This "big picture" chapter traces Highway 66-"the migrant road," "the path of flight"-from the dusty lands to the promised land, California. The migrants on their exodus face real danger: "'F we on'y get to California where the oranges grow before this here ol' jug blows up." They stop to make what repairs they can afford to their cars, but the workers at service stations tell them- sounding for all the world like Joe Davis's boy from Chapter 5-"I can't help what happens to you. I got to think what happens to me." They add, "The whole United States . . . ain't big enough. There ain't room enough for you an' me, for your kind an' my kind, for rich and poor all together in one country, for thieves and honest men. For hunger and fat."
Such comments resonate with debates about the United States' capacity to welcome all people today. In the context of the novel, they function as the counter-argument to Jim Casy's intuition that all people belong together, that holiness is found when people realize and act upon their connection and interdependence. The critical question is, in short: Can the United States be a holy nation? Is there indeed room for all-and, if not, who must go? A subtext of prophetic judgment runs beneath the surface of this chapter. The disparity between "your kind an' my kind," between "hunger and fat," is so great, and so galling, it cannot be allowed to stand. What will happen when it falls? (Compare the dispossessed people's comments about justice in Chapter 9.)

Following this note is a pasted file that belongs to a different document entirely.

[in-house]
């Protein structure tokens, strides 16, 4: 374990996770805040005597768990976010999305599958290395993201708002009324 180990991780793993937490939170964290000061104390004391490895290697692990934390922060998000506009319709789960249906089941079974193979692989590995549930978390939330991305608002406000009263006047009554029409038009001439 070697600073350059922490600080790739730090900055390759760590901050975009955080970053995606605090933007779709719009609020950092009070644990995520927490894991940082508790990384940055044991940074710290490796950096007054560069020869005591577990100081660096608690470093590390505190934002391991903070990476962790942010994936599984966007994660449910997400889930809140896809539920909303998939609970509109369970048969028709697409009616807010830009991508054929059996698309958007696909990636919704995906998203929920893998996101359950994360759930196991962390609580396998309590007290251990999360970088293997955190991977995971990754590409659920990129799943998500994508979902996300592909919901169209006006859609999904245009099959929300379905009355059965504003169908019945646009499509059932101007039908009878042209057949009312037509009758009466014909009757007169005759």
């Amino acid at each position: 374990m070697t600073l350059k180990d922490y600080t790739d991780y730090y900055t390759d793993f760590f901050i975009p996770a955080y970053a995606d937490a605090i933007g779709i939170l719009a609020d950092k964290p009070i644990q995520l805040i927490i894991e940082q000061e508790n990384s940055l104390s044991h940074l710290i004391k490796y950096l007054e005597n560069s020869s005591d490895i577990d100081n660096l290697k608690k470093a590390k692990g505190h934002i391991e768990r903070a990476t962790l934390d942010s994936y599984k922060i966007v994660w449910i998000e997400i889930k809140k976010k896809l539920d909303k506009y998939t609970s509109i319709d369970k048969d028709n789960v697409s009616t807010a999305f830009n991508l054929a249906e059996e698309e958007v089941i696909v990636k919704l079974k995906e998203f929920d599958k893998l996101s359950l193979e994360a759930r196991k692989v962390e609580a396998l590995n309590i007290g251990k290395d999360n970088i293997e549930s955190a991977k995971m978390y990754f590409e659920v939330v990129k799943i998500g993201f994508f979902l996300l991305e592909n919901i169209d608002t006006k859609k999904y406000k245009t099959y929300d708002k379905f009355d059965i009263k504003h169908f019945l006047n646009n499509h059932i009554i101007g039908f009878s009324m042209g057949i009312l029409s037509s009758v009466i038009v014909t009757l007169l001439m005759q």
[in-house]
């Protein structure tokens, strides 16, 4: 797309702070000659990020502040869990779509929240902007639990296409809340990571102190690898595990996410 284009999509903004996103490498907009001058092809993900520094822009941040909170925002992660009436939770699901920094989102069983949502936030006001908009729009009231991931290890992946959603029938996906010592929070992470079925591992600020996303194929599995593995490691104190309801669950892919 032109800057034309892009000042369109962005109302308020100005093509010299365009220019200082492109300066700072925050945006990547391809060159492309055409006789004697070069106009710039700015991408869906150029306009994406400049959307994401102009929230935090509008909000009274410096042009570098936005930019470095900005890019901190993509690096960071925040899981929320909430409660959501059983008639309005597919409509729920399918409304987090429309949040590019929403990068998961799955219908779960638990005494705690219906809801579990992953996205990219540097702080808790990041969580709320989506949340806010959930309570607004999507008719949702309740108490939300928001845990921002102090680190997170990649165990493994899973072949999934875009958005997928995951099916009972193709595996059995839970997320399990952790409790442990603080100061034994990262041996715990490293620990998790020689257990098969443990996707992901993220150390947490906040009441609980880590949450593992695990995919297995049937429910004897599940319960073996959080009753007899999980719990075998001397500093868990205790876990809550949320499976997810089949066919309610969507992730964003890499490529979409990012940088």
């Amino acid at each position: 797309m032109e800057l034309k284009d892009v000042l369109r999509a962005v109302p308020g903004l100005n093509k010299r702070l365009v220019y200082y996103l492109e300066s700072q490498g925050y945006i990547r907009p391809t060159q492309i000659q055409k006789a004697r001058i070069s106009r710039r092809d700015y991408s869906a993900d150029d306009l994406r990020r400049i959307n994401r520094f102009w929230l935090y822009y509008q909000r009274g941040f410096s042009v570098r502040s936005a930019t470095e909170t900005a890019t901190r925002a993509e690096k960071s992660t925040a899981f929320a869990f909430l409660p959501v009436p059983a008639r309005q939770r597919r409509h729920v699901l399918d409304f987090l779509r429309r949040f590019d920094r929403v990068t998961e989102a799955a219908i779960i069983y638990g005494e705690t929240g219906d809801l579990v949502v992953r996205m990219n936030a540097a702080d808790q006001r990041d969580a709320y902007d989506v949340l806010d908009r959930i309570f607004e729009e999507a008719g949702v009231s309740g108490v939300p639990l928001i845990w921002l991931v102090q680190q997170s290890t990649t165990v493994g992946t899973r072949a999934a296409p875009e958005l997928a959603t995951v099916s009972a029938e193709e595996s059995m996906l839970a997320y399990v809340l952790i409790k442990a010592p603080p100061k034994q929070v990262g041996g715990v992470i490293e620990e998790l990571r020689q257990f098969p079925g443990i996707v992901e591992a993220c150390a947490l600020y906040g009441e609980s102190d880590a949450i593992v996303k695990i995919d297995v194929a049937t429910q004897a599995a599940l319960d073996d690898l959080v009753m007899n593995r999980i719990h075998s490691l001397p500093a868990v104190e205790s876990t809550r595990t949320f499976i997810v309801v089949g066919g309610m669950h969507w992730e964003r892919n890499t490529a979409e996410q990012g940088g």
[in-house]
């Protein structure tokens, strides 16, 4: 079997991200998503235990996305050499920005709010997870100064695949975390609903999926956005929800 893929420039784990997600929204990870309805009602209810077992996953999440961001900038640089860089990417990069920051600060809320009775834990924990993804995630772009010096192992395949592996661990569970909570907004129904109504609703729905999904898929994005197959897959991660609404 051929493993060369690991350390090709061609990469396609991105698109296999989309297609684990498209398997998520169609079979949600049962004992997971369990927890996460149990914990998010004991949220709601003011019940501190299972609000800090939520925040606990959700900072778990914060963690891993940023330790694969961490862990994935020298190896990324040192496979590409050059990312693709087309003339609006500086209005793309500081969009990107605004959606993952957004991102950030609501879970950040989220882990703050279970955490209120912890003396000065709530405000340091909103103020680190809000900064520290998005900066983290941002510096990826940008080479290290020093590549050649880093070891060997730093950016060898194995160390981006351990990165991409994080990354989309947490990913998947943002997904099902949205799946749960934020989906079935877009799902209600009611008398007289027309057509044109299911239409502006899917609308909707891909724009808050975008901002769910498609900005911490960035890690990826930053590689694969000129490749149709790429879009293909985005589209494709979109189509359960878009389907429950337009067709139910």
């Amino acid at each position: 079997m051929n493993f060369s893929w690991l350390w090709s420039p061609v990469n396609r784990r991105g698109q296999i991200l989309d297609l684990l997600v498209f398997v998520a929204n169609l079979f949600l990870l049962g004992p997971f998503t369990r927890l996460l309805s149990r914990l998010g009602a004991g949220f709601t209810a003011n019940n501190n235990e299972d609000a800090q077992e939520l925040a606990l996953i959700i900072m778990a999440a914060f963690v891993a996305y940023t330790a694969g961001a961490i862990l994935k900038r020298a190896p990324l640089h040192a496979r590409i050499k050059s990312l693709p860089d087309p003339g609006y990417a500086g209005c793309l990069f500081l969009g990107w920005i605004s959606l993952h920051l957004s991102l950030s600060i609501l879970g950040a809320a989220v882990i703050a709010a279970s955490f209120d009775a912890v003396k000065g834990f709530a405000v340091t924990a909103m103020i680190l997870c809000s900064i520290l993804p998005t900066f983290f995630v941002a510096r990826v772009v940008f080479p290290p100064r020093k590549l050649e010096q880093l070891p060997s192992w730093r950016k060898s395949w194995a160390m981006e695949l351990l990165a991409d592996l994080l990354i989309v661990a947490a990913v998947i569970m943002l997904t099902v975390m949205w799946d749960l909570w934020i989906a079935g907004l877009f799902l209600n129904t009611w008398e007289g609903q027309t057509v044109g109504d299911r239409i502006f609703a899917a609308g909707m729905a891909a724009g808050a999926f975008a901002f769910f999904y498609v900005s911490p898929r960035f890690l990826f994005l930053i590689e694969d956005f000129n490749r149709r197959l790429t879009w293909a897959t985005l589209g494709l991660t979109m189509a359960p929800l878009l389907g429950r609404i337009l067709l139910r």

Steinbeck ends the chapter on a potentially hopeful note: a story-and, the narrator claims, a true one-of a man in a sedan who gave a family of twelve a ride to California, and fed them as well. Reasons for hope in humanity and courage in the face of trial may be few . . . but they do still exist.